Another special initiative that was taken was to ‘name’ all the plants on the names of the Infor employees and RDF team. Together, they decided that birthdays would be commemorated through remembering the person who planted the specific tree! It was a sweet thought that everyone was delighted with! Several parents also visited the school on the occasion and it reiterated the importance of developing social responsibilities in their children, in addition to their academic development. The parent community that strongly supports RDF schools was also happy to meet the visitors and blessed the green efforts.

The day was literally fruitful and everyone went home with a sense of satisfaction and pride in their school and our partners.

Being the Change…

Our rural children live in the midst of greenery, at nature’s doorstep, so one might ask why they need to be taken on a field trip to appreciate nature and natural farming methods? This is because even rural areas are facing the brunt of climate change, so the teachers of the RDF VAPV Junior College thought it would be a good idea to meet some farmers who are practicing organic and natural farming and understand the repercussions of present farming systems with them.

The farmers in a small village near Kalleda were very happy to meet these students. They believe that the more people are made aware of harmful farming practices and environmental degradations, the more solutions can arise from those who want to make a change. The students, their teacher and the farmers discussed reasons for shortfall of rains, rising temperatures, usage of plastic and using chemical fertilizers and pesticides and the negative impact of this on the environments and us. The students clearly understood the reasons why change is imperative and to pave a path for future generations. They proudly explained that they never use any chemicals on the crops, using natural compost, ‘eruvulu’ instead. Food grown this way is gentler on the environment and those who consume them. Bhavani of BPC, 2nd year said, “I am glad that I learnt practical ways to switch to organic farming. It is necessary to explain this to other farmers. These farmers are getting benefits from not buying chemicals.” Her classmate, Meghna, said “I am very attracted to rice production. We can easily grow rice without using chemicals. On the dairy farm, I was happy to see healthy food being given to the animals. This healthy lifestyle is possible.”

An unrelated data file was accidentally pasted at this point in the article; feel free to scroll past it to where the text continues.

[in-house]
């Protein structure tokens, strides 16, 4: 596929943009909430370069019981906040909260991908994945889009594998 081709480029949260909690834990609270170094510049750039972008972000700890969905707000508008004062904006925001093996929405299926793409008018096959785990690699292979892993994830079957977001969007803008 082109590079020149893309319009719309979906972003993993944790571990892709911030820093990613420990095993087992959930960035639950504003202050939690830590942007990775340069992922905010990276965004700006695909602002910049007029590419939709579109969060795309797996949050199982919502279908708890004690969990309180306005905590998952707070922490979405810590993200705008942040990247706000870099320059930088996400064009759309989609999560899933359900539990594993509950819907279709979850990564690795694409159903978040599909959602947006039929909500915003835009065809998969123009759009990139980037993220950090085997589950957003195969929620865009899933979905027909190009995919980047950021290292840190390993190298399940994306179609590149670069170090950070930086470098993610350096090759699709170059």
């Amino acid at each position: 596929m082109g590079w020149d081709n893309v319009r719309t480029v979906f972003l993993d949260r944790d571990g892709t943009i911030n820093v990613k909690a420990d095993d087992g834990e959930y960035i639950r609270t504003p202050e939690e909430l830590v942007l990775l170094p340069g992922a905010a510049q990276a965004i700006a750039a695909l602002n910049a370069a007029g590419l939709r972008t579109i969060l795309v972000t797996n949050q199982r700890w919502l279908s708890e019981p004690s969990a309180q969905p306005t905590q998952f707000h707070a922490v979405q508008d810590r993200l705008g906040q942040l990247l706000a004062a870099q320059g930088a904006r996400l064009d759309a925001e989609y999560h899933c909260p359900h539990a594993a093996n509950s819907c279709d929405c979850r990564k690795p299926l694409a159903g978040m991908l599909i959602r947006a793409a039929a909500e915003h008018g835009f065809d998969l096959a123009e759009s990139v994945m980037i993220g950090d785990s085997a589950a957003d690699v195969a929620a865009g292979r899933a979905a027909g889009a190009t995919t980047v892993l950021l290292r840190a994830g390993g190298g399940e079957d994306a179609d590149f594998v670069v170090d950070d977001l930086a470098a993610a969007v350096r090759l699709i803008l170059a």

Yes, it is, with the support of farmers and young people like Meghna and Bhavani and our other students. The students are now making plans on how to speak to farmers within their communities to make them aware of healthier ways to farm and assist with their transition!

 

Celebrating Independence Day and Independent Minds!

Independence Day was celebrated throughout the country. While it was the 72nd year of independence, many parts of India, especially rural areas continue to be underdeveloped and underserved. This is felt acutely by the rural communities that RDF works with. However, we feel very proud that in the midst of continuing challenges, we are raising independent minded children, who bravely engage with these issues in their own communities.

On this Independence Day, the children and staff of Redlawada School took out a rally with a difference. Though it was raining, the flag was hoisted and there was an atmosphere of celebration. The children decided that the community needs to be better involved in developing the infrastructure in the villages such as roads and water resources. The lack of such basic amenities means that the kids are well versed with what is needed to developed in rural areas and that action as citizens is also needed. We are happy to see that they feel empowered to take such action! Therefore the rally was conducted with the view to urge and encourage the villagers to come together and figure out solutions to these basic problems that they still face.

Isn’t this real education? These are the skills that are needed to be developed through education – to be in service to society – understand social problems that affect them and come up with solutions. We couldn’t be prouder of these clear thinking young kids! Independent, clear and creative thinking was the motto for the school this Independence Day!